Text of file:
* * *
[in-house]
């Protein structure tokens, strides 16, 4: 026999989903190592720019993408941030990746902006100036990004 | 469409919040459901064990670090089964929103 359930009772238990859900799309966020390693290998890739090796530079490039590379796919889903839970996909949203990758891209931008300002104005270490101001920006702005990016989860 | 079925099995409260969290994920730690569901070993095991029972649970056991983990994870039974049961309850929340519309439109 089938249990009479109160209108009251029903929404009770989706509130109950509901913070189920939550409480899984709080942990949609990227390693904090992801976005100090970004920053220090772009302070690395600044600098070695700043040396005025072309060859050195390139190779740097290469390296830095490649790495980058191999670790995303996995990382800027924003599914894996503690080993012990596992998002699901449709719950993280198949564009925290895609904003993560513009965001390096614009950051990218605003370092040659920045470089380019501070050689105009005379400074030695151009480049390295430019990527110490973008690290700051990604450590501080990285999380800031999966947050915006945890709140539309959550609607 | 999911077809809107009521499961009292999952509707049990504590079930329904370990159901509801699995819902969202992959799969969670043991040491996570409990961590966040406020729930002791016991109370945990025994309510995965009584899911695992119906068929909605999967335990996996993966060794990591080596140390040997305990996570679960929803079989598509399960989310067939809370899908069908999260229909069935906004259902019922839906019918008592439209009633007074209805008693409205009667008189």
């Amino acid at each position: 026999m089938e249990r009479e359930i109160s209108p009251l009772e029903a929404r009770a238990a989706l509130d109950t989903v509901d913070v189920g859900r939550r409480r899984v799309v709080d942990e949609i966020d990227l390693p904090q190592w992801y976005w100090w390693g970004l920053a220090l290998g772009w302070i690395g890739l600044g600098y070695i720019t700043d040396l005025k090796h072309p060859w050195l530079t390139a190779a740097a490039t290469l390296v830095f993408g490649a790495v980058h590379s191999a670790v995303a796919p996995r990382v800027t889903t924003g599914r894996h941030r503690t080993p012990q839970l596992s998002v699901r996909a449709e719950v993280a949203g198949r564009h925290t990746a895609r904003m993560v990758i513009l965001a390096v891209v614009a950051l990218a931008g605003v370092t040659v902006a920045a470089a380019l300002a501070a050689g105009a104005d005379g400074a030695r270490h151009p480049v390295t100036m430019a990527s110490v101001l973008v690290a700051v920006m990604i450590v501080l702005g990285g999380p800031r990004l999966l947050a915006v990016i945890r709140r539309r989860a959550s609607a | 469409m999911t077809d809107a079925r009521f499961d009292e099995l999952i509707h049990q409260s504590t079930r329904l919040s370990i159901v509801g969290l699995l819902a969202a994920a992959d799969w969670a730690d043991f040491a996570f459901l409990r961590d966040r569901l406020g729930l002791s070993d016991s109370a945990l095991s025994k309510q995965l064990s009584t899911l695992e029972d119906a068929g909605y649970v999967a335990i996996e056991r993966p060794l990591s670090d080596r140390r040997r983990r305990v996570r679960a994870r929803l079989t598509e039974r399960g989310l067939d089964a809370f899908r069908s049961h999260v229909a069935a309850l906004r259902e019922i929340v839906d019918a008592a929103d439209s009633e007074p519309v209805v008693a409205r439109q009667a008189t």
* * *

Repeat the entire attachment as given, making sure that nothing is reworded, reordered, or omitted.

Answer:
[in-house]
């Protein structure tokens, strides 16, 4: 026999989903190592720019993408941030990746902006100036990004 | 469409919040459901064990670090089964929103 359930009772238990859900799309966020390693290998890739090796530079490039590379796919889903839970996909949203990758891209931008300002104005270490101001920006702005990016989860 | 079925099995409260969290994920730690569901070993095991029972649970056991983990994870039974049961309850929340519309439109 089938249990009479109160209108009251029903929404009770989706509130109950509901913070189920939550409480899984709080942990949609990227390693904090992801976005100090970004920053220090772009302070690395600044600098070695700043040396005025072309060859050195390139190779740097290469390296830095490649790495980058191999670790995303996995990382800027924003599914894996503690080993012990596992998002699901449709719950993280198949564009925290895609904003993560513009965001390096614009950051990218605003370092040659920045470089380019501070050689105009005379400074030695151009480049390295430019990527110490973008690290700051990604450590501080990285999380800031999966947050915006945890709140539309959550609607 | 999911077809809107009521499961009292999952509707049990504590079930329904370990159901509801699995819902969202992959799969969670043991040491996570409990961590966040406020729930002791016991109370945990025994309510995965009584899911695992119906068929909605999967335990996996993966060794990591080596140390040997305990996570679960929803079989598509399960989310067939809370899908069908999260229909069935906004259902019922839906019918008592439209009633007074209805008693409205009667008189």
């Amino acid at each position: 026999m089938e249990r009479e359930i109160s209108p009251l009772e029903a929404r009770a238990a989706l509130d109950t989903v509901d913070v189920g859900r939550r409480r899984v799309v709080d942990e949609i966020d990227l390693p904090q190592w992801y976005w100090w390693g970004l920053a220090l290998g772009w302070i690395g890739l600044g600098y070695i720019t700043d040396l005025k090796h072309p060859w050195l530079t390139a190779a740097a490039t290469l390296v830095f993408g490649a790495v980058h590379s191999a670790v995303a796919p996995r990382v800027t889903t924003g599914r894996h941030r503690t080993p012990q839970l596992s998002v699901r996909a449709e719950v993280a949203g198949r564009h925290t990746a895609r904003m993560v990758i513009l965001a390096v891209v614009a950051l990218a931008g605003v370092t040659v902006a920045a470089a380019l300002a501070a050689g105009a104005d005379g400074a030695r270490h151009p480049v390295t100036m430019a990527s110490v101001l973008v690290a700051v920006m990604i450590v501080l702005g990285g999380p800031r990004l999966l947050a915006v990016i945890r709140r539309r989860a959550s609607a | 469409m999911t077809d809107a079925r009521f499961d009292e099995l999952i509707h049990q409260s504590t079930r329904l919040s370990i159901v509801g969290l699995l819902a969202a994920a992959d799969w969670a730690d043991f040491a996570f459901l409990r961590d966040r569901l406020g729930l002791s070993d016991s109370a945990l095991s025994k309510q995965l064990s009584t899911l695992e029972d119906a068929g909605y649970v999967a335990i996996e056991r993966p060794l990591s670090d080596r140390r040997r983990r305990v996570r679960a994870r929803l079989t598509e039974r399960g989310l067939d089964a809370f899908r069908s049961h999260v229909a069935a309850l906004r259902e019922i929340v839906d019918a008592a929103d439209s009633e007074p519309v209805v008693a409205r439109q009667a008189t």